Oh God, give us Your love for justice!  Give us Your heart of compassion!  We can minister for the Kingdom of God right here.  We don’t have to travel to a faraway land to be a Christian or to serve God.  In fact, if we cannot live for Jesus right here and right now, we will not have the spiritual strength to be able to serve Him someplace else. 
 
In our national government or in our state or local governments today, we really do not see a great love for justice or compassion.  Our political leaders are only sinful people themselves.  They are overwhelmed with the task of running governments with limited resources, where needs are prioritized according to their political importance, and political importance is based on money.  God’s justice is the missing element in our political and national life today.  We have protestors in the streets seeking justice – and they should – but singing songs, carrying signs, and shouting slogans will not lead to the meaningful change that is needed.  Why? Our society does not recognize its own hunger and thirst for the God who gave birth to that river of justice that flows from the throne of God.  That recognition is missing because those who know God are largely missing from the conversation.  Where are those who demonstrate godly character , whose God and whose presence will bring true and eternal justice?  We don’t see many Martin Luther King Jr’s living for Jesus and for the poor today.  Verse 14 speaks to this need by declaring, “He will redeem them from oppression and violence, for their lives are precious to him.”  Did you hear that? Whoever you are, whatever your race, whatever your language, your ethnicity, your background, or your gender, your life matters to God.  Your life also matters to the godly.  Your life will matter to godly people who have authority to rule justly.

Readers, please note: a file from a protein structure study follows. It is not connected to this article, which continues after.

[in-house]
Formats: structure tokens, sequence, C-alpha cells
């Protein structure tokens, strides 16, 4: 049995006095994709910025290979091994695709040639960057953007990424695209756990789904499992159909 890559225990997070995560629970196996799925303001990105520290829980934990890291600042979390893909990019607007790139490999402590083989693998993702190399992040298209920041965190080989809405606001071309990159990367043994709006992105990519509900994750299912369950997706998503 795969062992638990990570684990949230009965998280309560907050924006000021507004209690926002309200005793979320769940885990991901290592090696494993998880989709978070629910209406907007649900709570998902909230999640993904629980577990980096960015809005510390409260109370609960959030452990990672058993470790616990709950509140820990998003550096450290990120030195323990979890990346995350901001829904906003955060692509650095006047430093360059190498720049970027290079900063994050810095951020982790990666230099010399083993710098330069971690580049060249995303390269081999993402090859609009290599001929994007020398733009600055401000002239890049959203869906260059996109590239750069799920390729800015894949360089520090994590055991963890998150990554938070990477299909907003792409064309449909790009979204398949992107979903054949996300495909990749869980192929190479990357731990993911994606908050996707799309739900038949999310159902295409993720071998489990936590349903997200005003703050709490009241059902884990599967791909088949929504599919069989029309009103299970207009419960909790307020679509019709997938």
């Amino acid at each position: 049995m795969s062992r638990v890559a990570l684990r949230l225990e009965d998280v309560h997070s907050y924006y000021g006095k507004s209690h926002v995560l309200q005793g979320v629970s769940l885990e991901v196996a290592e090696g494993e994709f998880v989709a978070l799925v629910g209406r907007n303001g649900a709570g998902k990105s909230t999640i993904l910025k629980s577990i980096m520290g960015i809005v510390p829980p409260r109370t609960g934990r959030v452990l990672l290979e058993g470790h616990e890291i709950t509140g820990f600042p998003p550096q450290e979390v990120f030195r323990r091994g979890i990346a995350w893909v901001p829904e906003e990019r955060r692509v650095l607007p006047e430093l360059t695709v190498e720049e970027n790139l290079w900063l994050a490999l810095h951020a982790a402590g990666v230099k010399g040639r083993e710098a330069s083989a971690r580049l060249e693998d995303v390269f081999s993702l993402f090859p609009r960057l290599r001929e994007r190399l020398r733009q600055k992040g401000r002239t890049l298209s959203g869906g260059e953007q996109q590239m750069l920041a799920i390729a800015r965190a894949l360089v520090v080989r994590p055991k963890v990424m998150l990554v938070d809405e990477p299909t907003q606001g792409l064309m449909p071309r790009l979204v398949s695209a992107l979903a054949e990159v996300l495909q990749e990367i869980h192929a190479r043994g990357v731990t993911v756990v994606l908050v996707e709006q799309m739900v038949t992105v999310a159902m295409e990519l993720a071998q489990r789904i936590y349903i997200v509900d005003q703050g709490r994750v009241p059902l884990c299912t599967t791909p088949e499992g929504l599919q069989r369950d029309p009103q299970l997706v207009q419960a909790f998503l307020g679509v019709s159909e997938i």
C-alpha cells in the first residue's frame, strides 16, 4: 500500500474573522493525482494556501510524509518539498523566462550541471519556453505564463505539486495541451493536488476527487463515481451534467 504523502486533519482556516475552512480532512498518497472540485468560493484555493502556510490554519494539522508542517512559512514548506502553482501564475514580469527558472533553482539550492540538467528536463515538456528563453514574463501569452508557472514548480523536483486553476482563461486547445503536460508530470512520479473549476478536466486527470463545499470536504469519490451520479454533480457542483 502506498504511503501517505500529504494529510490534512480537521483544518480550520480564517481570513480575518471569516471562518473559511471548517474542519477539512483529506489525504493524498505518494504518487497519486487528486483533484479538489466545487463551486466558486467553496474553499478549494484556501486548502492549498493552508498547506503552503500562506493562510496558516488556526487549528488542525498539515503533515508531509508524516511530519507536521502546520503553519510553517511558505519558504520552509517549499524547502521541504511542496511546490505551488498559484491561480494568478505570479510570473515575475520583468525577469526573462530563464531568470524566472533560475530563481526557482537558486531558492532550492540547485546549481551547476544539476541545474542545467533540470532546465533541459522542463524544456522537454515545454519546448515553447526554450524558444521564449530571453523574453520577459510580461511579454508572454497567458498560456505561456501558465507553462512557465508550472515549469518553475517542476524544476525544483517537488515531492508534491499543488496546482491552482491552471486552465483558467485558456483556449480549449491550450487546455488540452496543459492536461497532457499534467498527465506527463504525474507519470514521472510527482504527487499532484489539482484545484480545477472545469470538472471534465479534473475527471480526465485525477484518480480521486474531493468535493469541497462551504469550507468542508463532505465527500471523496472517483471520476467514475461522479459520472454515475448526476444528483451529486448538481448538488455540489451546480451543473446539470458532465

Those who are poor need to be treated fairly, but they also need to be defended.  Corporations have vast battalions of lawyers while the poor have Legal Aid.  How does that promote justice?  If the oppressors have their way, the poor will be crushed with no one to prevent it.  But God says in verse 4 the oppressors are the ones who should fear the crushing!
 
Godly justice and righteousness are needed, not only for us, not only for our children and our children’s children, but for the rest of our community who live every day in the shadow of being diminished and dehumanized by poverty and racism.  God knows there will always be people who are poor, but that doesn’t mean millions of people must be driven into servitude and economic slavery and then set aside to be seen as “less than” by everyone else.  That is not the intent of God’s Kingdom.
 
Given the current crisis, and all the other crises that are arising, the child of God will want to make this psalm a personal prayer.  It will become for us a GPS map detailing the route our community and our nation can take to come into a place of righteousness and justice, rest and the peace, the shalom of God. 
 
Since it is stated a number of times in this psalm alone, we know that God’s concern for the poor and oppressed and downtrodden is real and not poetic.  How can this be addressed?  In every place that we come into contact with our community we must bring godly leadership to bear.  When we interact with others, let our attitudes reflect our walk with Jesus.  Let our words and actions reflect those values.  We’ve been learning about Biblical principles all our Christian lives.  Now in our homes, in our local town meetings, in state and federal offices, we have the opportunity to act on those values and to have the influence God has called us to know and to employ.  If we fail to exert godly influence, it will mean no one is helped.  Since God has called us into the ministry of reconciliation, of being ambassadors of Jesus Christ, we cannot allow ourselves to fail in the calling we’ve received.